Prototype scanner reveals inner workings of renowned 18th-century painter

Media Relations Team, 21 July 2021

See all news
A scanner scans a piece of artwork showing a scene in Venice with boats in front of some older buildings.

The artistic methods and style of 18th-century Italian painter Giovanni Antonio Canal, commonly known as Canaletto, have been examined and uncovered by researchers at the Centre for Fine Print Research at UWE Bristol using a prototype scanner capable of capturing minute details, textures and brushstrokes that are invisible to the human eye.

Researchers were given the opportunity to trial their scanner on Canaletto’s ‘The Grand Canal, Ascension Day’ oil painting which is currently on display at the Holburne Museum in Bath as part of their ‘Canaletto: Painting Venice’ exhibition. It is the first time in more than 70 years that the paintings have left their home at Woburn Abbey – one of the world’s most important private art collections – giving members of the public the opportunity to see some of Canaletto’s best works up close.

3D scanners are often used by conservators and curators to document and evaluate the condition of paintings and understand artists’ techniques. Information gathered by the scanner can be used to visualise surface texture in ways not previously possible. While most scanners are very costly and capable of examining only small objects or paintings in detail, researchers from UWE Bristol created a cost-effective prototype scanner capable of capturing much larger works, including the Canaletto painting which measures 190cm by 120cm.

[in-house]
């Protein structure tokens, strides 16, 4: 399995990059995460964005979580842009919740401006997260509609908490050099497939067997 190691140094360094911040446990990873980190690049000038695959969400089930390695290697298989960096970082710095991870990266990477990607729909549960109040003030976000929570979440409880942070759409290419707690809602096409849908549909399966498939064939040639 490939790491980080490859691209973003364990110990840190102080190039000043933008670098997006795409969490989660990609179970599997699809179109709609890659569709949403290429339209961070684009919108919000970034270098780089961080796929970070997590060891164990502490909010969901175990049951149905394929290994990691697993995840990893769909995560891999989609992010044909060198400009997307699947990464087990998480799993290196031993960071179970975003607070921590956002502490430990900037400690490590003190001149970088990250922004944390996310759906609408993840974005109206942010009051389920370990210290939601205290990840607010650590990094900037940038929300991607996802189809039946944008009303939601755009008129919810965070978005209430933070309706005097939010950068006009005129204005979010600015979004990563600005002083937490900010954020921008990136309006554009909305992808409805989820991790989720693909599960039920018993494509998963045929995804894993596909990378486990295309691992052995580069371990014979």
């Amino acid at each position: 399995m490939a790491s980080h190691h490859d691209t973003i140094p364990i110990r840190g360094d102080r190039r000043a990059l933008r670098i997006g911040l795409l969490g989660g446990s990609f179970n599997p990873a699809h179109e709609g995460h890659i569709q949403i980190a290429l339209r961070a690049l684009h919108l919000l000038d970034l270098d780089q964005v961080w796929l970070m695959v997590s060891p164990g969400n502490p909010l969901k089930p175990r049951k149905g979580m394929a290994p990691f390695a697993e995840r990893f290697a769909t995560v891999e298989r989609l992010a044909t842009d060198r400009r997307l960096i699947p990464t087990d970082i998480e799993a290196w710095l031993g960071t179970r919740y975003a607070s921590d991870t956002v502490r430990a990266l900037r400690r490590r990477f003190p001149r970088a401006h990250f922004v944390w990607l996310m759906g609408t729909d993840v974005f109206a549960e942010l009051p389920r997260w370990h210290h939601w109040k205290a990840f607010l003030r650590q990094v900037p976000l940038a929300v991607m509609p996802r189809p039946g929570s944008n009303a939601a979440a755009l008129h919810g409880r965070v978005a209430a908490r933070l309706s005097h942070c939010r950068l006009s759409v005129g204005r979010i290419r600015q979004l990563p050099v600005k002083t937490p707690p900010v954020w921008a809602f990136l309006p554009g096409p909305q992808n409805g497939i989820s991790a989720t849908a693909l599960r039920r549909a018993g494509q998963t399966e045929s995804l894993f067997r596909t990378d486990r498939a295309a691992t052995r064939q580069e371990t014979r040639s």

The painting was scanned over three days and more than 5,000 up-close images of the painting were captured to create the final scanned images which users can view and interact with online. The final high-resolution images provide a fascinating insight into Canaletto’s working method, particularly his process of incising and outlining the architectural elements of the painting. Meanwhile, shaded images rendered from the surface structure information clearly show the incision lines that were produced while the paint was still wet. These allowed the artist to emphasise architectural details.

Research Fellow, Dr Xavier Aure said: ‘‘It was a privilege to examine and capture one of Canaletto’s masterpieces. The images we have generated using the scanner reveal so much about his working style and process; we can extract information about the surface, see how the artist applied paint and learn more about the way he constructed his work. We also hope to launch an online viewing platform in the near future so that these high-resolution scans can be seen by the public, giving people the chance to engage with Canaletto’s painting remotely which is so important during the pandemic when travel is restricted.’’

Best known for his city view paintings of Venice, Rome and London, Canaletto was a distinguished landscape painter whose works have been known to fetch $20 million at auction.

Related news